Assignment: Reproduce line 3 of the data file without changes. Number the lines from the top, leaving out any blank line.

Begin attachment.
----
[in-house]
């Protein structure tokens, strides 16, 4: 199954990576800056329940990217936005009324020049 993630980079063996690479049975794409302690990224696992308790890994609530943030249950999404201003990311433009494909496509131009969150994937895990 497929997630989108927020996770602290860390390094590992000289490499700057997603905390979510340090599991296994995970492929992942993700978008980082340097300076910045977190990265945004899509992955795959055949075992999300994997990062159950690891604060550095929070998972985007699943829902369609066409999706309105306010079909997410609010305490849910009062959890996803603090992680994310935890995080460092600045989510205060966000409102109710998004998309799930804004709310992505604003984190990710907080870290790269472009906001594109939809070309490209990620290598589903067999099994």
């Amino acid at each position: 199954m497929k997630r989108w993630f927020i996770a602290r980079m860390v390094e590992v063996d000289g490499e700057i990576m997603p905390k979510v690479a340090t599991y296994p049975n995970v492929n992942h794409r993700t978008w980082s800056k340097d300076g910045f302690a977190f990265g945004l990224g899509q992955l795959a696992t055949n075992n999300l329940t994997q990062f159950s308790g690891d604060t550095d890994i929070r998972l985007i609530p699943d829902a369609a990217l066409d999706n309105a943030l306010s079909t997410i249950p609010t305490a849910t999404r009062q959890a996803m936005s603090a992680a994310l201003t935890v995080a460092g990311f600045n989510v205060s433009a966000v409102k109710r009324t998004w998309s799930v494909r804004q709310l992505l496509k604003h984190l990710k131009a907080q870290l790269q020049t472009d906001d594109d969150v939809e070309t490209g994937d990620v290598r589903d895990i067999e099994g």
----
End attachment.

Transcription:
């Amino acid at each position: 199954m497929k997630r989108w993630f927020i996770a602290r980079m860390v390094e590992v063996d000289g490499e700057i990576m997603p905390k979510v690479a340090t599991y296994p049975n995970v492929n992942h794409r993700t978008w980082s800056k340097d300076g910045f302690a977190f990265g945004l990224g899509q992955l795959a696992t055949n075992n999300l329940t994997q990062f159950s308790g690891d604060t550095d890994i929070r998972l985007i609530p699943d829902a369609a990217l066409d999706n309105a943030l306010s079909t997410i249950p609010t305490a849910t999404r009062q959890a996803m936005s603090a992680a994310l201003t935890v995080a460092g990311f600045n989510v205060s433009a966000v409102k109710r009324t998004w998309s799930v494909r804004q709310l992505l496509k604003h984190l990710k131009a907080q870290l790269q020049t472009d906001d594109d969150v939809e070309t490209g994937d990620v290598r589903d895990i067999e099994g």